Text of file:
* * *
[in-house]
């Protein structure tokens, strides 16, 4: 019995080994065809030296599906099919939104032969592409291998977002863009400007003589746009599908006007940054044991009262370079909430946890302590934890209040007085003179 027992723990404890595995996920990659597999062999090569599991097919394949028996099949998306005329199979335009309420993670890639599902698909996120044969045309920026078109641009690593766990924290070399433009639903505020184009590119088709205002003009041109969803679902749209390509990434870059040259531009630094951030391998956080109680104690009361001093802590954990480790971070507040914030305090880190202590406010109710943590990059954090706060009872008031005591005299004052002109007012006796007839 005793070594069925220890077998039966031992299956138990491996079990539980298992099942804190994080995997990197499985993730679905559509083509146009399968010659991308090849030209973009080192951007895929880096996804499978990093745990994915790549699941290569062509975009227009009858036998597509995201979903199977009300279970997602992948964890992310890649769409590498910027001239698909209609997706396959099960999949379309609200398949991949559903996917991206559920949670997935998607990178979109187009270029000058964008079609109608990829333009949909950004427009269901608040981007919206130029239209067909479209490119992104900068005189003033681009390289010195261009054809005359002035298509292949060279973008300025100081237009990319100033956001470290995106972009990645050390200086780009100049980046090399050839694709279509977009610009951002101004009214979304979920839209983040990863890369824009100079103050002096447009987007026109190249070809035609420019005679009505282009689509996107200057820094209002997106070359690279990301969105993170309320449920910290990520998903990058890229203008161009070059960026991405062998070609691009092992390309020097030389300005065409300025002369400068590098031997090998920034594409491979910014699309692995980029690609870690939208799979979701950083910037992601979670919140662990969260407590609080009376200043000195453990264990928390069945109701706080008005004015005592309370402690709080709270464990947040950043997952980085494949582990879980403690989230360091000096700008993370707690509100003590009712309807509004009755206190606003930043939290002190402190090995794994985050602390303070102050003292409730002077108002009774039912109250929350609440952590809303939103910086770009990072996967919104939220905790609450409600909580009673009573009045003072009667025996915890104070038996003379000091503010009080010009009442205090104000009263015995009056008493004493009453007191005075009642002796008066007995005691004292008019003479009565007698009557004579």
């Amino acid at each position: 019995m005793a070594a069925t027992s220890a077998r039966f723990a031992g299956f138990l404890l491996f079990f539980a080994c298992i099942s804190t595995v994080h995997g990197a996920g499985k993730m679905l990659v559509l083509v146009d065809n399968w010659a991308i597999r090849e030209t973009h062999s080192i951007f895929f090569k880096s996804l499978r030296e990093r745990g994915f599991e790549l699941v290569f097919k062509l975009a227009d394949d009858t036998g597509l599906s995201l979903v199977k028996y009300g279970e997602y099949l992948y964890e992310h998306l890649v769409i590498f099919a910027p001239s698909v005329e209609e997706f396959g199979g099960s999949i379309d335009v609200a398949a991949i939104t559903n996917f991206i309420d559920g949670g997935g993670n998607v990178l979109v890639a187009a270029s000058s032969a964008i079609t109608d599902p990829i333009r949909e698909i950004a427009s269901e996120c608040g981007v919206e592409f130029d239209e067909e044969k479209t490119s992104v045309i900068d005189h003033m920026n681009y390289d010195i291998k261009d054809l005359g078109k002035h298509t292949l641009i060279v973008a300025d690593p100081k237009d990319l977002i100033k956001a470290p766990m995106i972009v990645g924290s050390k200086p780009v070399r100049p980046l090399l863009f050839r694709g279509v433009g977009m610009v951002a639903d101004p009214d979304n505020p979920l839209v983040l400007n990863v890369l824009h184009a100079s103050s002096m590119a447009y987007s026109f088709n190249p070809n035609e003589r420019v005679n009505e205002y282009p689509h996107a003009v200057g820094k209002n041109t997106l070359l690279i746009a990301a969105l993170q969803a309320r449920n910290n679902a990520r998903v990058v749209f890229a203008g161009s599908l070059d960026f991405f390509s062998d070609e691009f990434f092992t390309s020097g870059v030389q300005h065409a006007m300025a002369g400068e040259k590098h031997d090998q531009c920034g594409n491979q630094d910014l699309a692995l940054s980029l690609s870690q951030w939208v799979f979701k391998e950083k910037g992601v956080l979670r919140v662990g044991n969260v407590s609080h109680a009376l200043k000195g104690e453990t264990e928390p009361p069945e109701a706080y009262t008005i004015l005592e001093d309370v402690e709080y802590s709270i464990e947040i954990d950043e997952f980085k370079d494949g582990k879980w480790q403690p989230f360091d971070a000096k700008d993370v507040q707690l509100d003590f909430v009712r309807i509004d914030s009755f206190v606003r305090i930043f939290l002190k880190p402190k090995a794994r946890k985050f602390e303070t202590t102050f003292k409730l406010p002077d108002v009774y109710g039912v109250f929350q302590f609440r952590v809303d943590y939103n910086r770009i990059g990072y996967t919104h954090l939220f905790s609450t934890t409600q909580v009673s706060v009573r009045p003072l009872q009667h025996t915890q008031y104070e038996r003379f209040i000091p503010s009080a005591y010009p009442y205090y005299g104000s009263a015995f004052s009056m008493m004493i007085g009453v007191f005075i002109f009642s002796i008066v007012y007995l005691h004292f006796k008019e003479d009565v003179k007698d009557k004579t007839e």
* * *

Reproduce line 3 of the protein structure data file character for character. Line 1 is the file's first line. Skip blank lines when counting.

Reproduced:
């Amino acid at each position: 019995m005793a070594a069925t027992s220890a077998r039966f723990a031992g299956f138990l404890l491996f079990f539980a080994c298992i099942s804190t595995v994080h995997g990197a996920g499985k993730m679905l990659v559509l083509v146009d065809n399968w010659a991308i597999r090849e030209t973009h062999s080192i951007f895929f090569k880096s996804l499978r030296e990093r745990g994915f599991e790549l699941v290569f097919k062509l975009a227009d394949d009858t036998g597509l599906s995201l979903v199977k028996y009300g279970e997602y099949l992948y964890e992310h998306l890649v769409i590498f099919a910027p001239s698909v005329e209609e997706f396959g199979g099960s999949i379309d335009v609200a398949a991949i939104t559903n996917f991206i309420d559920g949670g997935g993670n998607v990178l979109v890639a187009a270029s000058s032969a964008i079609t109608d599902p990829i333009r949909e698909i950004a427009s269901e996120c608040g981007v919206e592409f130029d239209e067909e044969k479209t490119s992104v045309i900068d005189h003033m920026n681009y390289d010195i291998k261009d054809l005359g078109k002035h298509t292949l641009i060279v973008a300025d690593p100081k237009d990319l977002i100033k956001a470290p766990m995106i972009v990645g924290s050390k200086p780009v070399r100049p980046l090399l863009f050839r694709g279509v433009g977009m610009v951002a639903d101004p009214d979304n505020p979920l839209v983040l400007n990863v890369l824009h184009a100079s103050s002096m590119a447009y987007s026109f088709n190249p070809n035609e003589r420019v005679n009505e205002y282009p689509h996107a003009v200057g820094k209002n041109t997106l070359l690279i746009a990301a969105l993170q969803a309320r449920n910290n679902a990520r998903v990058v749209f890229a203008g161009s599908l070059d960026f991405f390509s062998d070609e691009f990434f092992t390309s020097g870059v030389q300005h065409a006007m300025a002369g400068e040259k590098h031997d090998q531009c920034g594409n491979q630094d910014l699309a692995l940054s980029l690609s870690q951030w939208v799979f979701k391998e950083k910037g992601v956080l979670r919140v662990g044991n969260v407590s609080h109680a009376l200043k000195g104690e453990t264990e928390p009361p069945e109701a706080y009262t008005i004015l005592e001093d309370v402690e709080y802590s709270i464990e947040i954990d950043e997952f980085k370079d494949g582990k879980w480790q403690p989230f360091d971070a000096k700008d993370v507040q707690l509100d003590f909430v009712r309807i509004d914030s009755f206190v606003r305090i930043f939290l002190k880190p402190k090995a794994r946890k985050f602390e303070t202590t102050f003292k409730l406010p002077d108002v009774y109710g039912v109250f929350q302590f609440r952590v809303d943590y939103n910086r770009i990059g990072y996967t919104h954090l939220f905790s609450t934890t409600q909580v009673s706060v009573r009045p003072l009872q009667h025996t915890q008031y104070e038996r003379f209040i000091p503010s009080a005591y010009p009442y205090y005299g104000s009263a015995f004052s009056m008493m004493i007085g009453v007191f005075i002109f009642s002796i008066v007012y007995l005691h004292f006796k008019e003479d009565v003179k007698d009557k004579t007839e």